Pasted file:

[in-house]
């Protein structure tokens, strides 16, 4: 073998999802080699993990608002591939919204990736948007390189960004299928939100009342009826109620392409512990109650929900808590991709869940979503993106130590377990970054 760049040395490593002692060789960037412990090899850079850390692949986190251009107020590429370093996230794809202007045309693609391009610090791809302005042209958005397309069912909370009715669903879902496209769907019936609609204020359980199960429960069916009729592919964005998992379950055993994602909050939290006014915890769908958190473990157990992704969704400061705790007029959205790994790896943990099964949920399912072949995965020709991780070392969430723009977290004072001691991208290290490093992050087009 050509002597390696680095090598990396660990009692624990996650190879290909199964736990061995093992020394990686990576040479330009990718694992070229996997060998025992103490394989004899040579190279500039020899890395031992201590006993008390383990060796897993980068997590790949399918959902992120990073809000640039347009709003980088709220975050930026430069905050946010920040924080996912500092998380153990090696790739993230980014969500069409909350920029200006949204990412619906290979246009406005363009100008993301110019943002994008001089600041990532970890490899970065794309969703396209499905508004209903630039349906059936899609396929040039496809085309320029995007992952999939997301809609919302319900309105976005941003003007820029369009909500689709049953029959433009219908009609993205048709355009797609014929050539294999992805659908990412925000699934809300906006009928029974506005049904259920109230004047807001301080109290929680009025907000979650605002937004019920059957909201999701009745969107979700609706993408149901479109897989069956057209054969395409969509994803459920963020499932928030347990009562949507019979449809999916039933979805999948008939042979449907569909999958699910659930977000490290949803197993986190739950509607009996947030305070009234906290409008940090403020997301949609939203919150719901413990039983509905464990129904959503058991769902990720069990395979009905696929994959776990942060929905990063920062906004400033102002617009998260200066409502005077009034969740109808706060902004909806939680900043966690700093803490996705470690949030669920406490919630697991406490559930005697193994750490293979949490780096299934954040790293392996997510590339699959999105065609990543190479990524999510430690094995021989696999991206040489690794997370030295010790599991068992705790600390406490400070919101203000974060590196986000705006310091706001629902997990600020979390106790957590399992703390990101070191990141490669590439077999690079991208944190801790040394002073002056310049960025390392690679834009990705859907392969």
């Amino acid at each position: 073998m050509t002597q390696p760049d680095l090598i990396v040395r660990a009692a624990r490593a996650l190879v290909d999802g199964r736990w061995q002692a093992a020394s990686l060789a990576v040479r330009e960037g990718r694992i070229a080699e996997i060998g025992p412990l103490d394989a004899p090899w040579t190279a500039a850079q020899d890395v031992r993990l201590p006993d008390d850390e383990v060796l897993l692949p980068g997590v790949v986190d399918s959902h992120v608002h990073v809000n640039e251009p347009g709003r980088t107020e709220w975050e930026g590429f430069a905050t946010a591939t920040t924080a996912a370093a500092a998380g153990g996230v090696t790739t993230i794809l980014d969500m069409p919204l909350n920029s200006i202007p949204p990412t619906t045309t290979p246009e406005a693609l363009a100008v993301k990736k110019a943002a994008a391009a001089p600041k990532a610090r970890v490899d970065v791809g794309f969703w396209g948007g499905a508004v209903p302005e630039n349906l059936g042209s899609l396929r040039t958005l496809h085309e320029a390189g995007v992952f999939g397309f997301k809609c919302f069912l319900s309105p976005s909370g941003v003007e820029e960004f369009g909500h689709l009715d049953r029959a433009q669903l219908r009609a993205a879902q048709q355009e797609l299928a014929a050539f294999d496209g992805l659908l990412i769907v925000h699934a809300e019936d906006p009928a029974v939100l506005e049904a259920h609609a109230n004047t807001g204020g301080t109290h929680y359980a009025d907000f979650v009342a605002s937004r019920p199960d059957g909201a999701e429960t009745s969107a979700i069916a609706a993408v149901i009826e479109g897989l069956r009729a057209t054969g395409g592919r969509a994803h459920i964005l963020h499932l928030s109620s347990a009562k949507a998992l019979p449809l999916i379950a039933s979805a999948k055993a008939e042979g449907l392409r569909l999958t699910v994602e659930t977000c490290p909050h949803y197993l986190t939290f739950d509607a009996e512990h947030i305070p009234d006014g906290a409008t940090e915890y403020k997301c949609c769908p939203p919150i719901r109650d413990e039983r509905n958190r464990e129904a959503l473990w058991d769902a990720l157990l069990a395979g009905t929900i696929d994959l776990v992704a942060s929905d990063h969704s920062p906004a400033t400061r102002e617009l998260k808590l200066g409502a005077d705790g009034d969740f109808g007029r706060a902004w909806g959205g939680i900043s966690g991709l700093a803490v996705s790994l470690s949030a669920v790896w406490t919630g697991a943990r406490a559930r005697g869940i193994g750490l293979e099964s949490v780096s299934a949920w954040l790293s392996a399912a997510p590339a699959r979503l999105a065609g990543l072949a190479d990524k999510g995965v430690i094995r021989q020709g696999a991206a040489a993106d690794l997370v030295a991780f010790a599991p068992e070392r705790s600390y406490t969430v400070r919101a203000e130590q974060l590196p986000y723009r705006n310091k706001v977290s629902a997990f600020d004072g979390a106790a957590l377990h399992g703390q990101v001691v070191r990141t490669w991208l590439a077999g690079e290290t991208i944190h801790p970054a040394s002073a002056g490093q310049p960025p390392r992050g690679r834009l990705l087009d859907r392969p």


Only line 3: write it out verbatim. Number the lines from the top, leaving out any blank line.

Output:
């Amino acid at each position: 073998m050509t002597q390696p760049d680095l090598i990396v040395r660990a009692a624990r490593a996650l190879v290909d999802g199964r736990w061995q002692a093992a020394s990686l060789a990576v040479r330009e960037g990718r694992i070229a080699e996997i060998g025992p412990l103490d394989a004899p090899w040579t190279a500039a850079q020899d890395v031992r993990l201590p006993d008390d850390e383990v060796l897993l692949p980068g997590v790949v986190d399918s959902h992120v608002h990073v809000n640039e251009p347009g709003r980088t107020e709220w975050e930026g590429f430069a905050t946010a591939t920040t924080a996912a370093a500092a998380g153990g996230v090696t790739t993230i794809l980014d969500m069409p919204l909350n920029s200006i202007p949204p990412t619906t045309t290979p246009e406005a693609l363009a100008v993301k990736k110019a943002a994008a391009a001089p600041k990532a610090r970890v490899d970065v791809g794309f969703w396209g948007g499905a508004v209903p302005e630039n349906l059936g042209s899609l396929r040039t958005l496809h085309e320029a390189g995007v992952f999939g397309f997301k809609c919302f069912l319900s309105p976005s909370g941003v003007e820029e960004f369009g909500h689709l009715d049953r029959a433009q669903l219908r009609a993205a879902q048709q355009e797609l299928a014929a050539f294999d496209g992805l659908l990412i769907v925000h699934a809300e019936d906006p009928a029974v939100l506005e049904a259920h609609a109230n004047t807001g204020g301080t109290h929680y359980a009025d907000f979650v009342a605002s937004r019920p199960d059957g909201a999701e429960t009745s969107a979700i069916a609706a993408v149901i009826e479109g897989l069956r009729a057209t054969g395409g592919r969509a994803h459920i964005l963020h499932l928030s109620s347990a009562k949507a998992l019979p449809l999916i379950a039933s979805a999948k055993a008939e042979g449907l392409r569909l999958t699910v994602e659930t977000c490290p909050h949803y197993l986190t939290f739950d509607a009996e512990h947030i305070p009234d006014g906290a409008t940090e915890y403020k997301c949609c769908p939203p919150i719901r109650d413990e039983r509905n958190r464990e129904a959503l473990w058991d769902a990720l157990l069990a395979g009905t929900i696929d994959l776990v992704a942060s929905d990063h969704s920062p906004a400033t400061r102002e617009l998260k808590l200066g409502a005077d705790g009034d969740f109808g007029r706060a902004w909806g959205g939680i900043s966690g991709l700093a803490v996705s790994l470690s949030a669920v790896w406490t919630g697991a943990r406490a559930r005697g869940i193994g750490l293979e099964s949490v780096s299934a949920w954040l790293s392996a399912a997510p590339a699959r979503l999105a065609g990543l072949a190479d990524k999510g995965v430690i094995r021989q020709g696999a991206a040489a993106d690794l997370v030295a991780f010790a599991p068992e070392r705790s600390y406490t969430v400070r919101a203000e130590q974060l590196p986000y723009r705006n310091k706001v977290s629902a997990f600020d004072g979390a106790a957590l377990h399992g703390q990101v001691v070191r990141t490669w991208l590439a077999g690079e290290t991208i944190h801790p970054a040394s002073a002056g490093q310049p960025p390392r992050g690679r834009l990705l087009d859907r392969p």